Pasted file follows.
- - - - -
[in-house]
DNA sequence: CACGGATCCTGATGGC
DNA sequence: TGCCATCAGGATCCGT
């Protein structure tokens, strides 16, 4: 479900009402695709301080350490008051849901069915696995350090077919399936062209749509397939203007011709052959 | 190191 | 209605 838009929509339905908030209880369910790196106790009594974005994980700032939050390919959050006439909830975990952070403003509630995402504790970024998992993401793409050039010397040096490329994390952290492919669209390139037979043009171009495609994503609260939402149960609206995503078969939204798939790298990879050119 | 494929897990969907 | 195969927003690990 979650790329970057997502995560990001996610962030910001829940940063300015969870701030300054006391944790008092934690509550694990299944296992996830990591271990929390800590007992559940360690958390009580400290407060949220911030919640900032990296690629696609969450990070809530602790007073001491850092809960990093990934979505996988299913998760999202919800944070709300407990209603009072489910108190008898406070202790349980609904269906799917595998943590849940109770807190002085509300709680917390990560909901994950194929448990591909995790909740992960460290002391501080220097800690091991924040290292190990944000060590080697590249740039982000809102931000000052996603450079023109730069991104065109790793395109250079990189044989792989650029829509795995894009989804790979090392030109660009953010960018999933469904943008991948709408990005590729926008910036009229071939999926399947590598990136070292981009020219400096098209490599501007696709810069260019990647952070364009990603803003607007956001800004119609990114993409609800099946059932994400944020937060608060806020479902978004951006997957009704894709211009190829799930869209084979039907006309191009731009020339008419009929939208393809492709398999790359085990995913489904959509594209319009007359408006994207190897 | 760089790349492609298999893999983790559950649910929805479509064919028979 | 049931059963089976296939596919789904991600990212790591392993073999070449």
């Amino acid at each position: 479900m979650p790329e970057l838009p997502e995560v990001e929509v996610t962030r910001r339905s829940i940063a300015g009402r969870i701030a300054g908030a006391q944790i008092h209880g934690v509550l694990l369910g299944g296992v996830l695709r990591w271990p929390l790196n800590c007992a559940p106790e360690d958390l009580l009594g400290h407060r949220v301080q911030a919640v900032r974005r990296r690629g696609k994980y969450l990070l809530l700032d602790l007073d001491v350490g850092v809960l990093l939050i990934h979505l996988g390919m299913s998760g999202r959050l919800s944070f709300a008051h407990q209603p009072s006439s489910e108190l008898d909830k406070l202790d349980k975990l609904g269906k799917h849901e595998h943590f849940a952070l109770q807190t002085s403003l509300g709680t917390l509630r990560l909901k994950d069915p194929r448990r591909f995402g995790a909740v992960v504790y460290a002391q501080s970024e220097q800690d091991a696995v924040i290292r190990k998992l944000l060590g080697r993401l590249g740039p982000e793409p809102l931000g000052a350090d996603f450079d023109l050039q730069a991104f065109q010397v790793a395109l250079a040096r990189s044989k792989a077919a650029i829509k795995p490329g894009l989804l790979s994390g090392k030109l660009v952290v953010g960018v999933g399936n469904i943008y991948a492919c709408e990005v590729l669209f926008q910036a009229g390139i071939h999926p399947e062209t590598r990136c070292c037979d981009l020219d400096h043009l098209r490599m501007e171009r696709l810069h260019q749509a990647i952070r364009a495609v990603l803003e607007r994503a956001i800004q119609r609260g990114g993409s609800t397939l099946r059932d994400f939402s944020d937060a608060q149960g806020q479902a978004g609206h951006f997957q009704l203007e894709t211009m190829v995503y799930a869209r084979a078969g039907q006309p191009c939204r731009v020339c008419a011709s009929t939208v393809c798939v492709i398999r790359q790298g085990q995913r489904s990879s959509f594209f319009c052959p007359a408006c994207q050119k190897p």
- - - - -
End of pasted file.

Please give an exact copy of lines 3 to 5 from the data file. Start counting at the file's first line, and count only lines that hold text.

DNA sequence: TGCCATCAGGATCCGT
């Protein structure tokens, strides 16, 4: 479900009402695709301080350490008051849901069915696995350090077919399936062209749509397939203007011709052959 | 190191 | 209605 838009929509339905908030209880369910790196106790009594974005994980700032939050390919959050006439909830975990952070403003509630995402504790970024998992993401793409050039010397040096490329994390952290492919669209390139037979043009171009495609994503609260939402149960609206995503078969939204798939790298990879050119 | 494929897990969907 | 195969927003690990 979650790329970057997502995560990001996610962030910001829940940063300015969870701030300054006391944790008092934690509550694990299944296992996830990591271990929390800590007992559940360690958390009580400290407060949220911030919640900032990296690629696609969450990070809530602790007073001491850092809960990093990934979505996988299913998760999202919800944070709300407990209603009072489910108190008898406070202790349980609904269906799917595998943590849940109770807190002085509300709680917390990560909901994950194929448990591909995790909740992960460290002391501080220097800690091991924040290292190990944000060590080697590249740039982000809102931000000052996603450079023109730069991104065109790793395109250079990189044989792989650029829509795995894009989804790979090392030109660009953010960018999933469904943008991948709408990005590729926008910036009229071939999926399947590598990136070292981009020219400096098209490599501007696709810069260019990647952070364009990603803003607007956001800004119609990114993409609800099946059932994400944020937060608060806020479902978004951006997957009704894709211009190829799930869209084979039907006309191009731009020339008419009929939208393809492709398999790359085990995913489904959509594209319009007359408006994207190897 | 760089790349492609298999893999983790559950649910929805479509064919028979 | 049931059963089976296939596919789904991600990212790591392993073999070449």
């Amino acid at each position: 479900m979650p790329e970057l838009p997502e995560v990001e929509v996610t962030r910001r339905s829940i940063a300015g009402r969870i701030a300054g908030a006391q944790i008092h209880g934690v509550l694990l369910g299944g296992v996830l695709r990591w271990p929390l790196n800590c007992a559940p106790e360690d958390l009580l009594g400290h407060r949220v301080q911030a919640v900032r974005r990296r690629g696609k994980y969450l990070l809530l700032d602790l007073d001491v350490g850092v809960l990093l939050i990934h979505l996988g390919m299913s998760g999202r959050l919800s944070f709300a008051h407990q209603p009072s006439s489910e108190l008898d909830k406070l202790d349980k975990l609904g269906k799917h849901e595998h943590f849940a952070l109770q807190t002085s403003l509300g709680t917390l509630r990560l909901k994950d069915p194929r448990r591909f995402g995790a909740v992960v504790y460290a002391q501080s970024e220097q800690d091991a696995v924040i290292r190990k998992l944000l060590g080697r993401l590249g740039p982000e793409p809102l931000g000052a350090d996603f450079d023109l050039q730069a991104f065109q010397v790793a395109l250079a040096r990189s044989k792989a077919a650029i829509k795995p490329g894009l989804l790979s994390g090392k030109l660009v952290v953010g960018v999933g399936n469904i943008y991948a492919c709408e990005v590729l669209f926008q910036a009229g390139i071939h999926p399947e062209t590598r990136c070292c037979d981009l020219d400096h043009l098209r490599m501007e171009r696709l810069h260019q749509a990647i952070r364009a495609v990603l803003e607007r994503a956001i800004q119609r609260g990114g993409s609800t397939l099946r059932d994400f939402s944020d937060a608060q149960g806020q479902a978004g609206h951006f997957q009704l203007e894709t211009m190829v995503y799930a869209r084979a078969g039907q006309p191009c939204r731009v020339c008419a011709s009929t939208v393809c798939v492709i398999r790359q790298g085990q995913r489904s990879s959509f594209f319009c052959p007359a408006c994207q050119k190897p």